Equity mutual funds in India may witness their first monthly net outflows in more than four years as investors continue to cash out to tide over the pandemic-related credit crunch, while others hold off adding more in a rising stock market.
Net withdrawals from stock plans may top 10 billion rupees ($134 million) in July, said Nilesh Shah, managing director of Kotak Mahindra Asset Management Co. and chairman of the Association of Mutual Funds in India. That would be the first net outflow since March 2016. AMFI data for July is due early next month.
“Some are redeeming to book profits after the rebound and others are selling to meet the cash crunch in their businesses in the absence of bank finance,” Shah said. “Gross flows to equity funds are holding up but there’s no let-up in redemptions. There will be net outflow for July as things stand today.”
The contraction in fund flows are a cautionary tale for India’s $1.9 trillion stock market that’s looked past some dire economic projections and climbing virus numbers to jump more than 40% from its March low. Local money managers softened the blow by buying at the depths of the swoon even as foreigners pulled a record $8.4 billion. If the likely outflows in July marks the start of a trend, funds won’t have the same firepower the next time risk appetites dries up.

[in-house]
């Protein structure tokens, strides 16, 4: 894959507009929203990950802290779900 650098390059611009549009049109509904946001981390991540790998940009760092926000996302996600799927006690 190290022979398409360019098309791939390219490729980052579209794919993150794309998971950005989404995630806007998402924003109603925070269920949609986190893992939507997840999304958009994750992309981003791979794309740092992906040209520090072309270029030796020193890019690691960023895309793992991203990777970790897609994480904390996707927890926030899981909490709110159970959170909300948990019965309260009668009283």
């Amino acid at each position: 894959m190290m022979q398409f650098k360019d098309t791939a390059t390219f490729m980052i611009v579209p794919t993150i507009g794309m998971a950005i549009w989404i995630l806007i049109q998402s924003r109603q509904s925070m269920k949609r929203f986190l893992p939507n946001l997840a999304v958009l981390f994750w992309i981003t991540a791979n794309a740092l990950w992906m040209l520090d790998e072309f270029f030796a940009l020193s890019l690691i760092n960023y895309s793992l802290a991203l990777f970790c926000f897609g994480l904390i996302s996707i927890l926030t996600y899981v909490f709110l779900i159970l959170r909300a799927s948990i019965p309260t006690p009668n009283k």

“Since markets have continued to rise this month, I think redemptions will go up,” said Sunil Subramaniam, managing director at Chennai-based Sundaram Asset Management Co. “Some investors are redeeming out of relief as this rally takes more and more of the deep underwater assets back to par value.”
With gains of about 9% so far in July, the Sensex is set for a second monthly advance, thanks to flows from overseas funds and participation by a growing contingent of amateur investors. But mutual fund investors aren’t sharing this exuberance.
READ: Flows to India Stock Funds Tumble as Furious Rally Spurs Caution
June redemptions in equity plans almost doubled to 135.2 billion rupees from May, data from AMFI show.
“Investors need money during these uncertain times and they would rather book profits when the going is still good,” said Vidya Bala, head of research and co-founder at Chennai-based Primeinvestor.in.
— With assistance by Nupur Acharya
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